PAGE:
12 May 2000

High average price disguises falling trend

By Louise Rose

DESPITE the average price of farmland increasing during the first quarter of the year to £3029/acre, at a number of sales considerably lower prices were achieved reflecting the increasing difficulties in the agricultural industry.

"The high average disguises much lower values being achieved for poorer quality holdings in, for example, the hill farming areas of Wales and the north and south-west," finds the latest research in the Farmland Price Survey published by the Royal Institution of Chartered Surveyors.

Also the range in farmland values is widening as farms with good residential appeal find strong demand from the non-farming sector. Blocks of bare land adjacent to or near farms, where an expansionist policy has been undertaken, often are achieving considerably more than those lacking neighbouring demand.

Good quality whole commercial units are continuing to generate interest if they are well located.

However, plenty of surveyors practising in the rural property markets expect prices to decline later in the year as more farmers decide to take advantage of current prices and sell up.

The most marked increase in the volume of land available was in the dairy sector as the recent fall in milk prices hit more farmers pockets but the pace of decline in demand appears to have slowed in some sectors.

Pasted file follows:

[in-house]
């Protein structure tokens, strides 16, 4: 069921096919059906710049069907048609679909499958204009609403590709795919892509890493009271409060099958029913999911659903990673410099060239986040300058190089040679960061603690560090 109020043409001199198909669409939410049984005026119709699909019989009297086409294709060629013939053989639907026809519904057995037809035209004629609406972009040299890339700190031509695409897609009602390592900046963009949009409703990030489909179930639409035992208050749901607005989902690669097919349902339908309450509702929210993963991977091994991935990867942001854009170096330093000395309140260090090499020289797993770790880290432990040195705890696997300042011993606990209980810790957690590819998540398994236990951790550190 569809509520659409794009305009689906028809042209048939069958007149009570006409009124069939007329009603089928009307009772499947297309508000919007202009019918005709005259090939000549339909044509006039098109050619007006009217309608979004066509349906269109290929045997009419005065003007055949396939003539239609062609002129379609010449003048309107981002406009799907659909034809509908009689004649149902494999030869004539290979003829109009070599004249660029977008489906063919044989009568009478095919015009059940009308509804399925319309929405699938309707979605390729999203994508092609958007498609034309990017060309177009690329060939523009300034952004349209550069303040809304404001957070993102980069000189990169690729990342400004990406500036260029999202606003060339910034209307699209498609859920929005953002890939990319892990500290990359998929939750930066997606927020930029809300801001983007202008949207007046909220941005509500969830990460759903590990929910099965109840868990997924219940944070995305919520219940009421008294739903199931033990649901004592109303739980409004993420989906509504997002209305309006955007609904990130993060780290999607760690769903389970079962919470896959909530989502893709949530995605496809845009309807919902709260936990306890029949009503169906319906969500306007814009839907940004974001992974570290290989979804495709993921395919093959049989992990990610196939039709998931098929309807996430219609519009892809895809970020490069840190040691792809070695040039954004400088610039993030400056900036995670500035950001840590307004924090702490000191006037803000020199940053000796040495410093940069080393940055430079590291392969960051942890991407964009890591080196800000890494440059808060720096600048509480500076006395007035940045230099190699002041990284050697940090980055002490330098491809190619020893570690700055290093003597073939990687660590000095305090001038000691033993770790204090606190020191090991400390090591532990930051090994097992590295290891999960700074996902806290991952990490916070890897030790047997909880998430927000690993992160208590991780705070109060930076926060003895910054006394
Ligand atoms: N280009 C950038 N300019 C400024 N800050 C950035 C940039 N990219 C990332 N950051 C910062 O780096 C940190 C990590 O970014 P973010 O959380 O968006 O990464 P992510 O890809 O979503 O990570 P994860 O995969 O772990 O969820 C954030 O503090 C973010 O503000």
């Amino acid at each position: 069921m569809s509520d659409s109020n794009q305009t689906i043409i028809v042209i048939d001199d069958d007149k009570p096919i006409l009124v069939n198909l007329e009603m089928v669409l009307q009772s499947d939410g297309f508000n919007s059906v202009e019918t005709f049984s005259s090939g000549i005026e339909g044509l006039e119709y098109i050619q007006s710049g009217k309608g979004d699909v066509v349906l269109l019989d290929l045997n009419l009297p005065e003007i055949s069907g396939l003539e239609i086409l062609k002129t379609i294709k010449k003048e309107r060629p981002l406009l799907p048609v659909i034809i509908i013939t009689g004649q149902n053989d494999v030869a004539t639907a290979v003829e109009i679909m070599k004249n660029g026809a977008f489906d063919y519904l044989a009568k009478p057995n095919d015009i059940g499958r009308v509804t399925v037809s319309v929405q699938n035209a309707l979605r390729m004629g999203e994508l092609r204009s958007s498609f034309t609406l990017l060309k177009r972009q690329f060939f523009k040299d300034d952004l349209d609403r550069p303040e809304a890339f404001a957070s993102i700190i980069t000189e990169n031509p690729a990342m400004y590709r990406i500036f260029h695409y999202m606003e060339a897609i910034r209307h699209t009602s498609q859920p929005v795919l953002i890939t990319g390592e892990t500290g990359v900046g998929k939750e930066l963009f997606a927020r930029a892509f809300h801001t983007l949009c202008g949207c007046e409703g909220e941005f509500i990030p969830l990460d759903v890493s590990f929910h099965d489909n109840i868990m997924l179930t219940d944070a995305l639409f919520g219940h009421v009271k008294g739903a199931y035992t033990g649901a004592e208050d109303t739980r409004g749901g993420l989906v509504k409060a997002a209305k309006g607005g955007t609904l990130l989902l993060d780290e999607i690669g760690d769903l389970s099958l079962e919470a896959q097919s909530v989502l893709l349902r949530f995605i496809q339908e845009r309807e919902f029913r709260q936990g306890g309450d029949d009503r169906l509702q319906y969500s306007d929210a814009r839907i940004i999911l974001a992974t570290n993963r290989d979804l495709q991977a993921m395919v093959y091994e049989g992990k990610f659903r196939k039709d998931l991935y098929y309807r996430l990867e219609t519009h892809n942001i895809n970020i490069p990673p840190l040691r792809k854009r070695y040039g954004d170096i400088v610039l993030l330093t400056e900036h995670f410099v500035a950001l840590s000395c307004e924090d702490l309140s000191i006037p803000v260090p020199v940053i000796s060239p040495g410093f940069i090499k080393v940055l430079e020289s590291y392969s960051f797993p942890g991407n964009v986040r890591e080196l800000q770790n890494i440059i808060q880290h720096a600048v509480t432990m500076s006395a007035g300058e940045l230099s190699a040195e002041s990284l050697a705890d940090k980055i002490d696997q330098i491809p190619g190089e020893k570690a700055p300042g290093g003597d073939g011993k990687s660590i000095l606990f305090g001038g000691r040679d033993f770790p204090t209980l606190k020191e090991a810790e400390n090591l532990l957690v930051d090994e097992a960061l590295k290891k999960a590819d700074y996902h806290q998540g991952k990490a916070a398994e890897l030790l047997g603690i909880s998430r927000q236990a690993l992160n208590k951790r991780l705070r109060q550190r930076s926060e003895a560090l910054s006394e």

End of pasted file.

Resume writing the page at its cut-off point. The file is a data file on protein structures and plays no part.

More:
The anticipated increase in the volume of land available will eventually have an impact on values with surveyors their most pessimistic in about 18 months time.

"Many surveyors expect farmland values to decline later in the year after recent signs that more farmers have decided to take advantage of the current situation and sell up," found the survey.

Also a number of surveyors are expecting demand to fall in the next year with the outlook most uncertain in Wales and the Midlands.

*The first quarter figure is based on a low sample. The survey records sales of 12 acres and above but excludes land sold for development or forestry, gifts, inheritances and compulsory purchases. Farmland where the farmhouse constitutes more than 50% of the sale price is analysed separately.

Average price of bare land sales


1998

Quarter 1 – £2766/acre

Quarter 2 – £2261/acre

Quarter 3 – £2190/acre

Quarter 4 – £2395/acre

1999

Quarter 1 – £2152/acre

Quarter 2 – £2324/acre

Quarter 3 – £2342/acre

Quarter 4 – £2354/acre

2000

Quarter 1 – £2774/acre